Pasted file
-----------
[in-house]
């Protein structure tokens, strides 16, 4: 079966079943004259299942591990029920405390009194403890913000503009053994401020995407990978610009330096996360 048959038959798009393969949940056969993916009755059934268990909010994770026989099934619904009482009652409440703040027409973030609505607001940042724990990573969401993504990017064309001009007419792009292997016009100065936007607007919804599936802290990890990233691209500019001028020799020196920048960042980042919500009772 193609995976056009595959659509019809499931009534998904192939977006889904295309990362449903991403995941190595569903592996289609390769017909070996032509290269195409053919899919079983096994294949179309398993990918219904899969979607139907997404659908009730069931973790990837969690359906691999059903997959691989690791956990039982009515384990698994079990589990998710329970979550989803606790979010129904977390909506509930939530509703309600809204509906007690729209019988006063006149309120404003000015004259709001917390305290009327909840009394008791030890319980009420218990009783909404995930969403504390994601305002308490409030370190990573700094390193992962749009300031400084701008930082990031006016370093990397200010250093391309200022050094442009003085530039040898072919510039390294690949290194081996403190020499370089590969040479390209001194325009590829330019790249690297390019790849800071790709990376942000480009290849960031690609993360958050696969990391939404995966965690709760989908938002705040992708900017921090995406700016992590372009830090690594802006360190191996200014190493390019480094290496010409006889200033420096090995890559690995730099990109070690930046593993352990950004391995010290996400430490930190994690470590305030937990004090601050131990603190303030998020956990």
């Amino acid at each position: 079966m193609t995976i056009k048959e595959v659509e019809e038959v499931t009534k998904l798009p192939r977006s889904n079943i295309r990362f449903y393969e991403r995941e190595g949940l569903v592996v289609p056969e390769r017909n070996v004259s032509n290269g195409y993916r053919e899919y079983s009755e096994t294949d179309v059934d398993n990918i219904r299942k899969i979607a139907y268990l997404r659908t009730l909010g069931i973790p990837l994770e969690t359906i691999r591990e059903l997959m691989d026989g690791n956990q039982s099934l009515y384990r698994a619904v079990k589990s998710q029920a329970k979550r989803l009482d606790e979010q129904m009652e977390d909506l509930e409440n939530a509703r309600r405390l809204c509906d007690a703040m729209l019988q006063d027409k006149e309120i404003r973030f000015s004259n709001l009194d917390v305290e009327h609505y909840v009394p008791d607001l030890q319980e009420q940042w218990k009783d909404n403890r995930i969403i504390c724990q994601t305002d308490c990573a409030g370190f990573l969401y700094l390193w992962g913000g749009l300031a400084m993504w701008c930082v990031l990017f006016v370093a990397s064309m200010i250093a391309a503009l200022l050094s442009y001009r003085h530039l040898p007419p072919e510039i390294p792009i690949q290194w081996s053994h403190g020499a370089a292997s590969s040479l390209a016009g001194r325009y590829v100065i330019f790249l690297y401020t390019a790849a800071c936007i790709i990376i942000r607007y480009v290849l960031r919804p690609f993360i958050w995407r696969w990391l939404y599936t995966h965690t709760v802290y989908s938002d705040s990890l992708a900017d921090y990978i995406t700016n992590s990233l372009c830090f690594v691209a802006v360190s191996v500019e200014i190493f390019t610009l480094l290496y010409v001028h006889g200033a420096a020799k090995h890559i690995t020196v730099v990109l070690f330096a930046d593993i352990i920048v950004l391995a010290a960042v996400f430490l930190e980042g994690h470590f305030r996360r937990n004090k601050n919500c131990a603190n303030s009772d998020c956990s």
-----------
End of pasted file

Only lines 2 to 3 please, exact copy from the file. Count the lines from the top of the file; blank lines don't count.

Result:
């Protein structure tokens, strides 16, 4: 079966079943004259299942591990029920405390009194403890913000503009053994401020995407990978610009330096996360 048959038959798009393969949940056969993916009755059934268990909010994770026989099934619904009482009652409440703040027409973030609505607001940042724990990573969401993504990017064309001009007419792009292997016009100065936007607007919804599936802290990890990233691209500019001028020799020196920048960042980042919500009772 193609995976056009595959659509019809499931009534998904192939977006889904295309990362449903991403995941190595569903592996289609390769017909070996032509290269195409053919899919079983096994294949179309398993990918219904899969979607139907997404659908009730069931973790990837969690359906691999059903997959691989690791956990039982009515384990698994079990589990998710329970979550989803606790979010129904977390909506509930939530509703309600809204509906007690729209019988006063006149309120404003000015004259709001917390305290009327909840009394008791030890319980009420218990009783909404995930969403504390994601305002308490409030370190990573700094390193992962749009300031400084701008930082990031006016370093990397200010250093391309200022050094442009003085530039040898072919510039390294690949290194081996403190020499370089590969040479390209001194325009590829330019790249690297390019790849800071790709990376942000480009290849960031690609993360958050696969990391939404995966965690709760989908938002705040992708900017921090995406700016992590372009830090690594802006360190191996200014190493390019480094290496010409006889200033420096090995890559690995730099990109070690930046593993352990950004391995010290996400430490930190994690470590305030937990004090601050131990603190303030998020956990």
């Amino acid at each position: 079966m193609t995976i056009k048959e595959v659509e019809e038959v499931t009534k998904l798009p192939r977006s889904n079943i295309r990362f449903y393969e991403r995941e190595g949940l569903v592996v289609p056969e390769r017909n070996v004259s032509n290269g195409y993916r053919e899919y079983s009755e096994t294949d179309v059934d398993n990918i219904r299942k899969i979607a139907y268990l997404r659908t009730l909010g069931i973790p990837l994770e969690t359906i691999r591990e059903l997959m691989d026989g690791n956990q039982s099934l009515y384990r698994a619904v079990k589990s998710q029920a329970k979550r989803l009482d606790e979010q129904m009652e977390d909506l509930e409440n939530a509703r309600r405390l809204c509906d007690a703040m729209l019988q006063d027409k006149e309120i404003r973030f000015s004259n709001l009194d917390v305290e009327h609505y909840v009394p008791d607001l030890q319980e009420q940042w218990k009783d909404n403890r995930i969403i504390c724990q994601t305002d308490c990573a409030g370190f990573l969401y700094l390193w992962g913000g749009l300031a400084m993504w701008c930082v990031l990017f006016v370093a990397s064309m200010i250093a391309a503009l200022l050094s442009y001009r003085h530039l040898p007419p072919e510039i390294p792009i690949q290194w081996s053994h403190g020499a370089a292997s590969s040479l390209a016009g001194r325009y590829v100065i330019f790249l690297y401020t390019a790849a800071c936007i790709i990376i942000r607007y480009v290849l960031r919804p690609f993360i958050w995407r696969w990391l939404y599936t995966h965690t709760v802290y989908s938002d705040s990890l992708a900017d921090y990978i995406t700016n992590s990233l372009c830090f690594v691209a802006v360190s191996v500019e200014i190493f390019t610009l480094l290496y010409v001028h006889g200033a420096a020799k090995h890559i690995t020196v730099v990109l070690f330096a930046d593993i352990i920048v950004l391995a010290a960042v996400f430490l930190e980042g994690h470590f305030r996360r937990n004090k601050n919500c131990a603190n303030s009772d998020c956990s």